What The Butterfly Can Teach Us About Grief

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Photo By: Cara Hope Clark
For days now it seems that every time I look out the window or sit out on my patio I see the graceful and seemingly effortless flight of a Yellow Swallowtail butterfly. On my morning walks I see tiny white butterflies, sometimes in groups, that dance and fly as if they are celebrating life in all its glory. Such sweetness!
I frequently take note of the signs and symbols that appear all around us on a daily basis. The more we can open our awareness and learn from these messages the more we start to learn that we are always being guided. That this is a form of communication from our loved ones, the Angelic Realm, God, Spirit etc. Feel free to fill in the blank with the language you feel most comfortable with. If we are willing to be conscious of them they can act as beacons directing our awareness and understanding as we move through our grief and our lives. Serving as constant reminders that we are never really alone even when we feel most vulnerable and hopeless. There is always an opportunity to reach out for support.
I was in a healing session the other day and the image of the butterfly came through. The message was that I needed to honor the butterfly and all it signifies and that the butterfly symbolizes an aspect of my own journey through grief. Now we all know the story of the butterfly and that it represents transformation but it is also a symbol for Joy. I have been inviting Joy into my life lately so no surprise that butterfly would show up for me as a reminder to lighten up and dance more willingly with the mystery of life a little bit more each day.
The metamorphosis that takes place in the chrysalis is not an easy process. It is an active time, fraught with change, darkness, patience and struggle. While we grieve we spend months, sometimes years engulfed in the darkness of our own little cocoons, struggling, suffering, processing our feelings, hopefully healing over time, trying to make sense of it all. It can be a time of deep transformation.
Since returning from my Asheville trip in May I have been in yet another chrysalis phase. There have been many of these since Claude died by suicide five years ago. It has been uncomfortable, painful, dark, and full of struggle. Yet, I am grateful for the light that has illuminated my current emergence into this next chapter, newly empowered to continue on with my life purpose with an activation of joy as a welcomed bonus.
What holds true for the butterfly holds true for us as we grieve. We can’t open and emerge from the chrysalis before we are ready. Patience and permission from within is needed to allow this process to unfold naturally and to be experienced in a way that only we can dictate. No one understands our grief the way we do and nobody can tell us what our journey should look like. Some people can “move on” relatively quickly and others will grieve the rest of their lives in one form or another. In other words, there is a broad spectrum of how we experience and participate with our loss over time.
We all have our own individual paths to follow. There is no right or wrong here. For me viewing this experience as an opportunity for healing and creating a new life has been in place from the very beginning. Since this road is unavoidably imbued with ups and downs I have had to re-commit to myself repeatedly. Healing takes time, a lot of strength, tenacity, determination and, most importantly, commitment. I am not suggesting that grief has a final destination; it doesn’t. However, if you can see even a small fracture though the darkness of your grief and have desire to heal and find your own renewed purpose I am living proof that it is possible. It does not mean your pain will go away. It won’t, but it will temper with time. Yes, it’s true your life will never be the same. But over time it is possible to emerge from your own chrysalis as someone who is stronger and ready to engage with the world in a way that you never could have imagined…I invite you to be open to that possibility.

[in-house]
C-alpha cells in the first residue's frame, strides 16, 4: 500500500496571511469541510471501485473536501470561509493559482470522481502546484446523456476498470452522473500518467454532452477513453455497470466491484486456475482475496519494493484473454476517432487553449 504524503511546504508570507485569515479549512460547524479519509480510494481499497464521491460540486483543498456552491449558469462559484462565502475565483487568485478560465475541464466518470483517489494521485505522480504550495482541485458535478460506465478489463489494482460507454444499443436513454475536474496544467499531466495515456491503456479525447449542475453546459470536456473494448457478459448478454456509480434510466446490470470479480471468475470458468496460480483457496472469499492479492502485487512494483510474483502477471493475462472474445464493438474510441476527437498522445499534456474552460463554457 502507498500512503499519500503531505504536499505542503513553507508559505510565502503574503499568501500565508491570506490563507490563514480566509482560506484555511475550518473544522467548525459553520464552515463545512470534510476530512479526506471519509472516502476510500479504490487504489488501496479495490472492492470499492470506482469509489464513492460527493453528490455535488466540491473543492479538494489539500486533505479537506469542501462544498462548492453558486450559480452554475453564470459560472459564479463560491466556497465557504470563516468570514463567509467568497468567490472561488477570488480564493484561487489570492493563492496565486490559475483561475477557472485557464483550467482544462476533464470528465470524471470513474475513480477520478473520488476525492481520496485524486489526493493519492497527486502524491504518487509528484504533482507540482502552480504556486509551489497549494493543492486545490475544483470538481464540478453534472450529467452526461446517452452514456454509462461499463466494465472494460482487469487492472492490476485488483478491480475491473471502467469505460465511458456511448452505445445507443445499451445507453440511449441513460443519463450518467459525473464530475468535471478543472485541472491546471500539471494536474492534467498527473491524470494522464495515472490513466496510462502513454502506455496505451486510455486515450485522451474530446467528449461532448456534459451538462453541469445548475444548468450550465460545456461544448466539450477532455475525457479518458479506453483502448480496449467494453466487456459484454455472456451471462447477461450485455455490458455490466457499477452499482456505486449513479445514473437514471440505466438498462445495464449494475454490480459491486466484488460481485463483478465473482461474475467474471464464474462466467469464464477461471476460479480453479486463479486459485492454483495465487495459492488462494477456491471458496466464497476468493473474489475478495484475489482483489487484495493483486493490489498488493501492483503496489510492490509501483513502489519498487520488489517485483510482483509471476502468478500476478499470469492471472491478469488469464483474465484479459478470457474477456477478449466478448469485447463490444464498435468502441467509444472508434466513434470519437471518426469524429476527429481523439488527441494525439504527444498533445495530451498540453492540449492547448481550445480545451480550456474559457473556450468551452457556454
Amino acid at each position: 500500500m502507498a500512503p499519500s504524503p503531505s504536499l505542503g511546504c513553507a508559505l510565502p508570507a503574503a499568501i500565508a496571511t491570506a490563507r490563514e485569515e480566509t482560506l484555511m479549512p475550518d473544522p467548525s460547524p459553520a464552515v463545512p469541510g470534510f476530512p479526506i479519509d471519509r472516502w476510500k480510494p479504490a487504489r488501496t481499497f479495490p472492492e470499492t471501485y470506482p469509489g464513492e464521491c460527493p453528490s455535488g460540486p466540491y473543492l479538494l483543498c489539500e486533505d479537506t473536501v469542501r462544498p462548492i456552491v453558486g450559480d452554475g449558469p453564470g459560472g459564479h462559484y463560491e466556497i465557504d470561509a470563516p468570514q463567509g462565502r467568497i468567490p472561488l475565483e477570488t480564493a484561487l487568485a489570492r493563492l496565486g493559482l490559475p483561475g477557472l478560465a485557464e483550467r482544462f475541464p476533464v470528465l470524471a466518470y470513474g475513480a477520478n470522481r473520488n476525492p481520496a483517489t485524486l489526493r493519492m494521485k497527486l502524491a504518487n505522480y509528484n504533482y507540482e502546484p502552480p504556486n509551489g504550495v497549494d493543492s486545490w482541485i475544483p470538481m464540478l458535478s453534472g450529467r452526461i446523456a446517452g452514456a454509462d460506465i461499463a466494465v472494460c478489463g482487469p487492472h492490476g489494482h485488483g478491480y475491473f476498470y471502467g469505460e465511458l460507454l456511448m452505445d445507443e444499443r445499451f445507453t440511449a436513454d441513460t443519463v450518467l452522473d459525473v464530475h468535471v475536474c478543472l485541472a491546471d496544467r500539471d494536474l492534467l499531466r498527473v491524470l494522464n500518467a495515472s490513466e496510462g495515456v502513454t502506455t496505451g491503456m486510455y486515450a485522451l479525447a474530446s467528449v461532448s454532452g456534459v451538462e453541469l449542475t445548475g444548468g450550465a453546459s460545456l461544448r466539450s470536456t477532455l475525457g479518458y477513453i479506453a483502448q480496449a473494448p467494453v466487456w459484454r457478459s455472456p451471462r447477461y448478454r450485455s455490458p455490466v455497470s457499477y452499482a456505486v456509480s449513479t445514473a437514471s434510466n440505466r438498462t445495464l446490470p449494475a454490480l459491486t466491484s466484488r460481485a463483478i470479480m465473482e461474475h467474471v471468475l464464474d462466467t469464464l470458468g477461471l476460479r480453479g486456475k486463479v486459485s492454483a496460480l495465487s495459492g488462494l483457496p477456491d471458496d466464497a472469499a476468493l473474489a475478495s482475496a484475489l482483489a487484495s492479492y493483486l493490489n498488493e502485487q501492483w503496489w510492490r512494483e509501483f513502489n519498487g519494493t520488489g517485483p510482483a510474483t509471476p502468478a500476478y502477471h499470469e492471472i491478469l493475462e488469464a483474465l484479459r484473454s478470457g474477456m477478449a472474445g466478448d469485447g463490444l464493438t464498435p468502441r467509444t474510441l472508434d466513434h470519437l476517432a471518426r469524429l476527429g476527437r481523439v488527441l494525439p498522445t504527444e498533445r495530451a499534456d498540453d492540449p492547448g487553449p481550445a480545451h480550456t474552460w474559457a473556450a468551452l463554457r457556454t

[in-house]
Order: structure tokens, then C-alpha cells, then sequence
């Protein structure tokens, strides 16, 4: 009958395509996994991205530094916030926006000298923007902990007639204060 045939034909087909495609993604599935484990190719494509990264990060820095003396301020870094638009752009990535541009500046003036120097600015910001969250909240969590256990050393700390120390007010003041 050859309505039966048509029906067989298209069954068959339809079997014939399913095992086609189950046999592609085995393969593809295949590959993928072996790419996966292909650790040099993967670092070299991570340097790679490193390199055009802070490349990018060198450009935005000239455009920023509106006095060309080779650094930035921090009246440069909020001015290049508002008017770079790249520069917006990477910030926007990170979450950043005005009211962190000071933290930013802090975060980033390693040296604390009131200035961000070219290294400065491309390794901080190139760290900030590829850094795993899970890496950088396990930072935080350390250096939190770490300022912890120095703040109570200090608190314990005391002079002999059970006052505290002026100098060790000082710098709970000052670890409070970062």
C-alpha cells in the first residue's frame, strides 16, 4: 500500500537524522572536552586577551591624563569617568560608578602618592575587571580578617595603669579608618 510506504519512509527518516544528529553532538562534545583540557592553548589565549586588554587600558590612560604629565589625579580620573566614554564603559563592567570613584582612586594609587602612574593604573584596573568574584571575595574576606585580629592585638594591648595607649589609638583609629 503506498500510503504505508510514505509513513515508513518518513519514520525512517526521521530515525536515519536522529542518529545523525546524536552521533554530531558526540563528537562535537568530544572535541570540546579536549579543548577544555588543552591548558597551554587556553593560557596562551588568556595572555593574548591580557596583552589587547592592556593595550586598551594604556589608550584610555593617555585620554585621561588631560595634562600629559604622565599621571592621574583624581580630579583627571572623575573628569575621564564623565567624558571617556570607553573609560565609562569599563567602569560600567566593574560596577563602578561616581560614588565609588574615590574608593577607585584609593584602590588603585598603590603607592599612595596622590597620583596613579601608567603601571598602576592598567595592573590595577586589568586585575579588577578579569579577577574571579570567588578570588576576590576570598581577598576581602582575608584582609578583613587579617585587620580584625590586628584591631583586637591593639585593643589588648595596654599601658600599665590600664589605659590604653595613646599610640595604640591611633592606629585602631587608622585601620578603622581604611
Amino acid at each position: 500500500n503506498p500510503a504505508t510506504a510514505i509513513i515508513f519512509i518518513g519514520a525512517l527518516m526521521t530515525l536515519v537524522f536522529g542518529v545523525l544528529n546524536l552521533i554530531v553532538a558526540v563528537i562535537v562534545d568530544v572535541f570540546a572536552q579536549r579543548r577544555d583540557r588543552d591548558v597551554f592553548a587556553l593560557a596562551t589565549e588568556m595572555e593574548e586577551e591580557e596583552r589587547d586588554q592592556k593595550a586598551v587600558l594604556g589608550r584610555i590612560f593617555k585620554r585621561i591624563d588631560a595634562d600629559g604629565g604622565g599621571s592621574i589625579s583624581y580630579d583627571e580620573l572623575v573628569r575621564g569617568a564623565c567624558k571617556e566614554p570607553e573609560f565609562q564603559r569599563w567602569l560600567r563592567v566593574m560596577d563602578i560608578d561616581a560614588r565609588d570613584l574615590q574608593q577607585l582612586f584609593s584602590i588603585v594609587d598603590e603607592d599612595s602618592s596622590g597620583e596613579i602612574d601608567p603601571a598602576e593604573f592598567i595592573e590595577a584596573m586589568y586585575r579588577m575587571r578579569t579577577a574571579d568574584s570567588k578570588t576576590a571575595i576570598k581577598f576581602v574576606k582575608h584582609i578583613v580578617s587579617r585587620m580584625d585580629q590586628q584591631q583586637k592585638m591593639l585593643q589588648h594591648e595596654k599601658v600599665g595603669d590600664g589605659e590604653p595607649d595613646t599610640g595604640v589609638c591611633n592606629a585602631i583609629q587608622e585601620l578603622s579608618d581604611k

I encourage you to look for your own guidance through the signs and symbols that are surrounding you in your world. Feel free to check back in, I would love to hear what shows up for you.
Blessings and love,
Cara Hope

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13 thoughts on “What The Butterfly Can Teach Us About Grief

  1. Chrysalis as metaphor is powerful and beautiful. We’ve created a Monarch sanctuary at my dad’s home, and so I’m reminded frequently of this transformation and joyfulness. Approaching five years for my son and me on our journey. Much healing has occurred, and we will continue. Your words provide support, understanding and the patience that’s so necessary to find peace and purpose after a suicide. Thank you, Kara.

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  2. I’ve lost many loved ones in the years that have passed Son, Mother ,3 Brothers and many aunts, Uncles cousins and friends. With each Loss the grieving experience is different and you grow with each and every one. The hardest of all was losing my Son and Mother the grief is much deeper and last for me a very long time. And with each time I have merged into a better person with more understanding and love for the ones I hold dear and others around me.

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